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Bouncing With Bill. Chick Corea's recent tribute to Be Bop pioneer Bud Powell, Remembering Bud Powell (Concord/Stretch 9012-2) was a welcome tribute to the Charlie Parker/Dizzy Gillespie of the piano. Bud Powell, while constantly being critically acknowledged, has had relatively few program recordings of his music by other musicians. Joining Corea in recognizing Powell is the East Coast-West Coast pianist Bill Cunliffe.
Standard and Nonstandard Fare. The Cunliffe and Corea recordings share several Powell originals. Both boast "Tempus Fugit," "Glass Enclosure," and "Dusk in Saudi." "Willow Grove" is also represented on both discs. Each pianist includes a personal composition. But, where Corea confines himself to all original compositions; Cunliffe chooses to explore both rarer Powell compositions and jazz standards closely associated with Powell. "Coming Up" and "Sure Thing" are rarely heard Powell vehicles that are brought out for closer inspection by Cunliffe. "Tempus Fugit" and "Hallucinations" along with "Un Poco Loco" are capably interpreted, often with the original Powell arrangements.
Ralph Moore and More. Tenor Saxophonist Ralph Moore proves he is empathetic with both Powell and Cunliffe. His muscular support and solos on "Polka Dots and Moonbeams" and "52nd Street Theme" make this already excellent disc a gem. Dave Carpenter provides a solid bottom upon which Cunliffe rocks and croons; while Joe La Barbera and Papo Rodriguez provide the rhythmic direction. The music herein is personally played by musicians of great substance. The modest Naxos price should make this fine recording a must have.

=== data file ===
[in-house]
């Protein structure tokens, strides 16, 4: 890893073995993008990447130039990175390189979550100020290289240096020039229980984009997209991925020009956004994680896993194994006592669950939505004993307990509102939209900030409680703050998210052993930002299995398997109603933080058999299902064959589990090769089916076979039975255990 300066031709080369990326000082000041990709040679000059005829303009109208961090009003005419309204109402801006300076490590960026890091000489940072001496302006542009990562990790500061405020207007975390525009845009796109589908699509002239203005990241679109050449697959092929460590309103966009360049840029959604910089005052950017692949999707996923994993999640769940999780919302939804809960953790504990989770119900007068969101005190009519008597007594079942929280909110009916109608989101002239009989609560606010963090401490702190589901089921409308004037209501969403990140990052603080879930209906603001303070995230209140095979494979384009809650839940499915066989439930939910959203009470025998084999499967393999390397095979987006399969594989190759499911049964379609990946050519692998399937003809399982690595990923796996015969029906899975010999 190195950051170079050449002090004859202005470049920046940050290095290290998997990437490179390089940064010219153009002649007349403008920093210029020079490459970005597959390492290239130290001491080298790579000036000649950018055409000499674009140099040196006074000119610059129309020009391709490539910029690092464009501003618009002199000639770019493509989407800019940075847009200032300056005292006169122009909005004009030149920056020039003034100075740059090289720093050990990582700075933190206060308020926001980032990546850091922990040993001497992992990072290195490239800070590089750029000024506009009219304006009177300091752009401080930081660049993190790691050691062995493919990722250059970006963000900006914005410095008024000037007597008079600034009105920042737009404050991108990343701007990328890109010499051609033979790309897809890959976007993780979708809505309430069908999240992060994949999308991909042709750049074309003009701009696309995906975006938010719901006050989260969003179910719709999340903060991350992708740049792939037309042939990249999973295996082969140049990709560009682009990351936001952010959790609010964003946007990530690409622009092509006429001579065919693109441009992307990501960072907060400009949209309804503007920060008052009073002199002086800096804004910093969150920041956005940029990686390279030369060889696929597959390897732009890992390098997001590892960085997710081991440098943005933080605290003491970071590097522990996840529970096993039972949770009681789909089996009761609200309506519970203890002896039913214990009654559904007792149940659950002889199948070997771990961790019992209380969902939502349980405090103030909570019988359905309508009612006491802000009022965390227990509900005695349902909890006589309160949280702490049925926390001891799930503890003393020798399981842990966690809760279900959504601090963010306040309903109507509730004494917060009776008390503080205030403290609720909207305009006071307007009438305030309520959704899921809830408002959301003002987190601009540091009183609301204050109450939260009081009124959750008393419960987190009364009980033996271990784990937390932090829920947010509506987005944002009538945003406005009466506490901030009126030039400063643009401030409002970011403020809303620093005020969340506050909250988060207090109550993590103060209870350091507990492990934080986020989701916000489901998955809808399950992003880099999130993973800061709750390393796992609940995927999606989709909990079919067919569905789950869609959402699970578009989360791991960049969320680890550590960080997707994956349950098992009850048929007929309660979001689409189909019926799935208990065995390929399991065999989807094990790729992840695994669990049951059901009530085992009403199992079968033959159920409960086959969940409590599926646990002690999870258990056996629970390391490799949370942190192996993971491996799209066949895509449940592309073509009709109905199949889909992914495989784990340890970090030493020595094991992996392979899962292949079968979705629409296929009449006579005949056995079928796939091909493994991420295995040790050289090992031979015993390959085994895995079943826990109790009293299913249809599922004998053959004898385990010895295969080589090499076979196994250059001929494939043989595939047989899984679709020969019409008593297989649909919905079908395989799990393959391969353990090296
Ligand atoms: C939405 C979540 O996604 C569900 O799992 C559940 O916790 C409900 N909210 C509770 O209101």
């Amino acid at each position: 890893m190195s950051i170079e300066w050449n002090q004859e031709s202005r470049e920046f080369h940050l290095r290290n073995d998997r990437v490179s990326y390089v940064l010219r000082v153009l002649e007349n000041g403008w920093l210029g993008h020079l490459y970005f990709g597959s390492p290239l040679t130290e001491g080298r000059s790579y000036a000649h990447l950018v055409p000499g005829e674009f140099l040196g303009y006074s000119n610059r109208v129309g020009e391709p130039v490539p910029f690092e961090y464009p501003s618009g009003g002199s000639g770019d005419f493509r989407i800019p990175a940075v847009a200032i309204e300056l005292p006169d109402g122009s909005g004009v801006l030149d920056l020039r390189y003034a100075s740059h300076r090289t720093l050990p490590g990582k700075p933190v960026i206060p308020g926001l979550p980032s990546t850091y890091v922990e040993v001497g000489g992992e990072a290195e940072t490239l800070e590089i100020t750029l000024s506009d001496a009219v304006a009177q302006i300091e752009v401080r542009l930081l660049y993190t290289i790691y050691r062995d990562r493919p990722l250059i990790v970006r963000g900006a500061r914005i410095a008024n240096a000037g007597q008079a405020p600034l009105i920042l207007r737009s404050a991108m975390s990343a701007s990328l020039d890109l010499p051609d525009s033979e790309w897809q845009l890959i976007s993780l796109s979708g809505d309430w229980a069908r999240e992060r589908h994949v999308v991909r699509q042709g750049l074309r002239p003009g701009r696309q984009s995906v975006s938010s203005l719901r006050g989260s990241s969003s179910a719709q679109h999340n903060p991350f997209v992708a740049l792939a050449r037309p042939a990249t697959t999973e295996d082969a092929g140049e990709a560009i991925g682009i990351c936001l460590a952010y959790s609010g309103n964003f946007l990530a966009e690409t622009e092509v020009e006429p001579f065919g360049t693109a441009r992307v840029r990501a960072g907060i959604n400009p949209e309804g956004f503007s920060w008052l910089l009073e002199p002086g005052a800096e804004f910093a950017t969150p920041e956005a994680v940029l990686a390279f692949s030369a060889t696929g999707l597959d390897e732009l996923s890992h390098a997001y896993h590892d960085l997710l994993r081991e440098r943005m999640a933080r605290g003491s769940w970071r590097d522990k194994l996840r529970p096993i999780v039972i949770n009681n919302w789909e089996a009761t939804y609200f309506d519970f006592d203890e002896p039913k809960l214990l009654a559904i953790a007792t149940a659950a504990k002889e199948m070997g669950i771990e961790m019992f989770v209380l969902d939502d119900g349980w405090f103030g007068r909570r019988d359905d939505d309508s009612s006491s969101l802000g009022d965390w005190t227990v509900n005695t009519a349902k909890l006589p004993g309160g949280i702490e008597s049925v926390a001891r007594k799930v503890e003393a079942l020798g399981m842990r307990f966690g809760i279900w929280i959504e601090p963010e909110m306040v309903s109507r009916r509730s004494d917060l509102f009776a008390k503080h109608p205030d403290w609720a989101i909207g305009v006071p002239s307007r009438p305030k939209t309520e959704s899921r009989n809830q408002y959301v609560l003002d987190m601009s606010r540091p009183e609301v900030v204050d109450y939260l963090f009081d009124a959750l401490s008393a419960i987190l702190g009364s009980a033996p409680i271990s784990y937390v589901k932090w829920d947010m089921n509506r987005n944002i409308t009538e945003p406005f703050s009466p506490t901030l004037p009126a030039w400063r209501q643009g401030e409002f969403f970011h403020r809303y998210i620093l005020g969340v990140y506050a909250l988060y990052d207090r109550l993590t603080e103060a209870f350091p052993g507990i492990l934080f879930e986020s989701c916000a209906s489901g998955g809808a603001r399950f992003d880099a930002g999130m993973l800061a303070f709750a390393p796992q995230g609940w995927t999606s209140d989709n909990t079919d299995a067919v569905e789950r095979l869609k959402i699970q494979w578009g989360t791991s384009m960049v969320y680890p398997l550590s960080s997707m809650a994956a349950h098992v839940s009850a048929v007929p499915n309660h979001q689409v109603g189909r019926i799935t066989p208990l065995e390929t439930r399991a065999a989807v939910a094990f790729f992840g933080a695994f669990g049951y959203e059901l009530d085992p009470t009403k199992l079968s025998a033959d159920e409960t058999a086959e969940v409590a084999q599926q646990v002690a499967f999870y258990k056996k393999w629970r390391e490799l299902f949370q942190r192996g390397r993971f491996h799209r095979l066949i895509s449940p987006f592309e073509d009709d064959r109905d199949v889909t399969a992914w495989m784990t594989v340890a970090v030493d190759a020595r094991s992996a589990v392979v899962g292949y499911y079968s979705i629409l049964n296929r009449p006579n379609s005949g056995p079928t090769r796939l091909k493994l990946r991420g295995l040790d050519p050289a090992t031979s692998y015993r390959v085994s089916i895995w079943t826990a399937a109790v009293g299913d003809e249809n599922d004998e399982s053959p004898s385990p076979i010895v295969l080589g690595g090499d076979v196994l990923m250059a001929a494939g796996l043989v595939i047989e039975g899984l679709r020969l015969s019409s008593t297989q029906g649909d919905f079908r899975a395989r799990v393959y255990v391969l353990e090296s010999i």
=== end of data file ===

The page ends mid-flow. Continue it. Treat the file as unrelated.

Naxos Jazz. This recording is among the third wave of Naxos Jazz releases, all of which have been review within these electric pages by this critic. I have found that all of these recordings have been of a very high quality. All, for the most part, have been recorded live direct to two track digital, preserving that special spontaneity that is jazz. Naxos Jazz has also provided a wide variety of styles and performances, all executed superbly. The other recent Naxos Jazz recordings include Donny McCaslin's Exile and Discovery (Naxos Jazz 86014-2), Clifford Adams' The Master Power (Naxos Jazz 86015-2), the Mike Nock Quintet's Ozboppin' (Naxos Jazz 86019-2), Flipside's Flipside (Naxos Jazz 86013-2), and Larry Karush's Art of the Improviser (Naxos Jazz 86011-2).
Track Listing: Melancholia, Un Poco Loco, Polka Dots and Moonbeams, Comin' Up, Hallucinations,
Tempus Fugit, Sure thing, 52nd Street Theme, Borderick, Dusk at Saudi,
Willowgrove, Glass Enclosure.
Personnel: Bill Cunliffe: Piano, Ralph Moore: Tenor Saxophone, Dave Carpenter: Acoustic
Bass, Joe La Barbera: Drums, Papo Rodriguez: Percussion
I love jazz because anything is possible; it has few rules and the best jazz breaks those ones. I prefer free improv because it doesn't really have any rules at all.
I was first exposed to jazz in my teens (in the late sixties).
The first jazz record I bought was Filles de Kilimanjaro by Miles Davis, shortly followed by Extrapolation by John McLaughlin.
My advice to new listeners is to listen as widely as possible and not to make snap judgments--stick with it.